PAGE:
Aung San Suu Kyi was 'a quiet and inquisitive student'

Suu Kyi with her friends
Image caption Ms Suu Kyi (second from left) with her friends at a college in Delhi

Burmese opposition leader and member of parliament Aung San Suu Kyi, who is making her first visit to India in almost 40 years, attended college in the capital, Delhi. Nirmala Khanna, one of her teachers at Lady Shri Ram College for Women, remembers her famous student.

There was nothing remarkable about the young girl in my international relations class.

Not only me, no one in the college thought she would become a world leader and the torchbearer of her country's movement for democracy one day.

I remember I saw her on my first day as a professor at the college on 26 August 1964.

I entered the classroom around nine in the morning and took the attendance. Aung San Suu Kyi was one among the 60 students in the room.

She was an introvert and a quiet student. I remember her as a down-to-earth person despite the fact that she was the daughter of Burma's ambassador to India.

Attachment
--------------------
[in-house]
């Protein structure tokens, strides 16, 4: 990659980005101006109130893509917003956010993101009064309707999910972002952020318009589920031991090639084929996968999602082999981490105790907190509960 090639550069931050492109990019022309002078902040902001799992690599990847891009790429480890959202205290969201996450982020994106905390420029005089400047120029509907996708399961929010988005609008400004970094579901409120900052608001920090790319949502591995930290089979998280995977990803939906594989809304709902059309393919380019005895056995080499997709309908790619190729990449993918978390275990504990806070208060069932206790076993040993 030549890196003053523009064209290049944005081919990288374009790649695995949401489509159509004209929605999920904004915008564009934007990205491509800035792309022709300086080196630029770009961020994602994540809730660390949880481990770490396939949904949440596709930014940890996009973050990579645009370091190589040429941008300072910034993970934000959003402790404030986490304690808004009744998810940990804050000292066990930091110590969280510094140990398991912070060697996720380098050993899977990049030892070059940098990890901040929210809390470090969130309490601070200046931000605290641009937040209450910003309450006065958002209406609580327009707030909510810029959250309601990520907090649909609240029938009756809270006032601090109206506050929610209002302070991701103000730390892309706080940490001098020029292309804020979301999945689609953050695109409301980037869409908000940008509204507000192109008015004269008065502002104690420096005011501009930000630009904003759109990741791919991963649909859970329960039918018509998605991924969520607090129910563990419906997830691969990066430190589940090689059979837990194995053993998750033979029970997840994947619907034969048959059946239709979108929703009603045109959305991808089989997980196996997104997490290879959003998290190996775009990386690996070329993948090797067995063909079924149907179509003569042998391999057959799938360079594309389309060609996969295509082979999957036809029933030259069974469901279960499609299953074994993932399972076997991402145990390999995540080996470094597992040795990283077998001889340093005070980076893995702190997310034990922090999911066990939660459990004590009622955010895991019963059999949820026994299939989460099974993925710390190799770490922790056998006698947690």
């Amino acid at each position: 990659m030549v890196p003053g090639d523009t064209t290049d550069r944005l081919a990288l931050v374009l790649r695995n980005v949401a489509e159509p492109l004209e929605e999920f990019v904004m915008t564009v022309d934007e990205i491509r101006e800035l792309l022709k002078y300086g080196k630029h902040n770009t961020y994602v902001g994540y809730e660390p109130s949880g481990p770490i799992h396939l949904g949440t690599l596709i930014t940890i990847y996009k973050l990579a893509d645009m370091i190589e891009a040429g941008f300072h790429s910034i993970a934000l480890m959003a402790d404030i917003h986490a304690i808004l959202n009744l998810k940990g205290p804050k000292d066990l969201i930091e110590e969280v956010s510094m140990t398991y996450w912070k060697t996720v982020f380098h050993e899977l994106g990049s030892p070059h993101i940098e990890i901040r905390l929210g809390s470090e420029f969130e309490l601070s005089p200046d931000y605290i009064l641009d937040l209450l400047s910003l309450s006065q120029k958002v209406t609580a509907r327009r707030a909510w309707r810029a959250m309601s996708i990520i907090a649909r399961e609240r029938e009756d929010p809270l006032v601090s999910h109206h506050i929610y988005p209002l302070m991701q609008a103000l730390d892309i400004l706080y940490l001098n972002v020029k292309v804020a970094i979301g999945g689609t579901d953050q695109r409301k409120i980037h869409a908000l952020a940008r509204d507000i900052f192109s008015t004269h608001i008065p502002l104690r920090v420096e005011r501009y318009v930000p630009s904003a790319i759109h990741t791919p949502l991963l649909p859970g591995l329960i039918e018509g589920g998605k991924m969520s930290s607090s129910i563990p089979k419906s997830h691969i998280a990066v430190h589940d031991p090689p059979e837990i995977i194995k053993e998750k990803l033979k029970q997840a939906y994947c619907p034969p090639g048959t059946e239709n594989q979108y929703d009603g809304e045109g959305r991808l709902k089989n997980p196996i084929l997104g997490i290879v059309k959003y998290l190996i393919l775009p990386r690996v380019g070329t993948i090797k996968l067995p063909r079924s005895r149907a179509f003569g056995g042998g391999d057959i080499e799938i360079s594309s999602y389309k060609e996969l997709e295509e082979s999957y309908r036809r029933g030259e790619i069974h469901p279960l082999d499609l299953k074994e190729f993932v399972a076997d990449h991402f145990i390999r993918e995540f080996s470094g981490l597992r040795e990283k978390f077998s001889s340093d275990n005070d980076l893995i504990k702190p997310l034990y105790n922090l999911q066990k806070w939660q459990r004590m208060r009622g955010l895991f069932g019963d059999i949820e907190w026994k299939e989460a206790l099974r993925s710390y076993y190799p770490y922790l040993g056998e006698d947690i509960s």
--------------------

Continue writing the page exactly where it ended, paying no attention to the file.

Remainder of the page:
Her mother, who intermittently visited the college to drop or pick Suu Kyi, was also humble.

The young girl had an obvious interest in international relations.

Though some of her classmates were very forthcoming and frequently asked weird questions apparently to bully me since I was new, Suu Kyi was different.

Image caption Prof Nirmala Khanna says Suu Kyi was a quiet student

She took part in college activities like debates and discussions. She was never an extraordinary student, though she was always inquisitive.

Everyone use to call her "Su Chi" and we also used to call her the same way.

She left the college in three years while I kept teaching for 40 years.

There was no word from her. When TV channels and newspapers carried reports of her house arrest, people would ask 'Is she the one you taught?'

We were concerned since she was a student of our college.

The principal used to call me and we used to discuss it sometimes. Suu Kyi made us proud when she took up the cause of democracy in her country.

Later when she was given the Nobel Peace Prize, it made us really proud. Our own "Su Chi" had become a Nobel laureate.

When she was being felicitated in absentia at India's presidential house, I was invited for the programme. But I could not make it since the invitation came at a short notice.

Now that she has come to Delhi and is visiting the college on Friday after 40 years, I have been invited again.

But this time I am suffering with arthritis and it is difficult for me to walk without a stick. Cars, I am told, are not allowed inside the campus for security reasons.

But I would love to see her after all these years. Does she remember me? I don't know.

Nirmala Khanna spoke to BBC Hindi's Salman Ravi

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